A microscopic marine creature believed to have been extinct for four million years has been found alive and well in New Zealand waters, researchers said on Thursday.
The animal, a tentacled polyp called protulophila, forms colonies inside sea worms and first appeared in the fossil record about 170 million years ago in Europe and the Middle East, government marine agency NIWA said.
The last trace of it was in rocks that were four million years old, until scientists found the organism in samples from New Zealand, half a world away from its regular habitat, which were formed just one million years ago.
That sent researchers scrambling to check more recent samples and sure enough the polyp turned up in sea worms collected by NIWA in 2008 near Picton, on New Zealand's South Island.
NIWA marine biologist Dennis Gordon said scientific "detective work" involving researchers from NIWA, Britain's Natural History Museum and the University of Oslo was responsible for the discovery.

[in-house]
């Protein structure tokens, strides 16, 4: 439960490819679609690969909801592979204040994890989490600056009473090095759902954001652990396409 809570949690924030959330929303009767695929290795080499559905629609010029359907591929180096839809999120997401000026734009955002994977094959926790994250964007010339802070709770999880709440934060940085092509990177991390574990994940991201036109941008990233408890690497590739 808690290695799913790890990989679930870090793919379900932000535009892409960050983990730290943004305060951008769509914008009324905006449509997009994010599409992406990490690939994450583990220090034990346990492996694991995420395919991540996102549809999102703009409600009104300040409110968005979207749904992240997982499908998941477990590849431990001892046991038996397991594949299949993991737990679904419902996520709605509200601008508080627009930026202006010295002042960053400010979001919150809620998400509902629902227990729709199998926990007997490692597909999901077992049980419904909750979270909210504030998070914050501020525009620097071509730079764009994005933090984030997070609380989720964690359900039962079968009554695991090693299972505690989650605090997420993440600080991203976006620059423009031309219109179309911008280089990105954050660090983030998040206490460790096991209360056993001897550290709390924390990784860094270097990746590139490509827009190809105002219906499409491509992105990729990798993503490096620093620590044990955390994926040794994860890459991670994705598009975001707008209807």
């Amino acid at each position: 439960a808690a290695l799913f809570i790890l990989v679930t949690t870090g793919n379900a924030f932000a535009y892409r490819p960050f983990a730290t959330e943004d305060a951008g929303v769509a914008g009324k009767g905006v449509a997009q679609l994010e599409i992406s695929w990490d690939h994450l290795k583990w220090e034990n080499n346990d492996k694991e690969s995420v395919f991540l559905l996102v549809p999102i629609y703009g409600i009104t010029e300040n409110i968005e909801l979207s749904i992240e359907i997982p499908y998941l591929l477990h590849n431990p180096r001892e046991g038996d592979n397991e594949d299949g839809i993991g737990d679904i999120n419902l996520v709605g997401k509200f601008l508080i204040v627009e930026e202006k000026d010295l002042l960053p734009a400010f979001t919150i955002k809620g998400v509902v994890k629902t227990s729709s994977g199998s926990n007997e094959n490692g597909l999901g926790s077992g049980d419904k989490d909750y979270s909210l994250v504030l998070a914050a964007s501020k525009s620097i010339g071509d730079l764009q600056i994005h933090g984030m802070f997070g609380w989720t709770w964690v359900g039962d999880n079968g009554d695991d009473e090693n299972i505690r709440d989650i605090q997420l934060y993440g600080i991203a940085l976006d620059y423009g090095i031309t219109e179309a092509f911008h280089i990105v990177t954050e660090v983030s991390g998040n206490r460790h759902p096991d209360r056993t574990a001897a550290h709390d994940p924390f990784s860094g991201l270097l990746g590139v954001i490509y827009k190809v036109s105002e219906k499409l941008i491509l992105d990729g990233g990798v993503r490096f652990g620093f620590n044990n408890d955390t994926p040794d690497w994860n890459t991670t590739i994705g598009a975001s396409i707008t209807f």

"Finding living protulophila is a rare example of how knowledge of fossils has led to the discovery of living biodiversity. It's very exciting," he said.
He added that the next stage of research into the creature, which is related to corals and sea anemones, was to find fresh samples for gene sequencing.
Explore further: Early exposure to cat urine makes mice less likely to escape from cats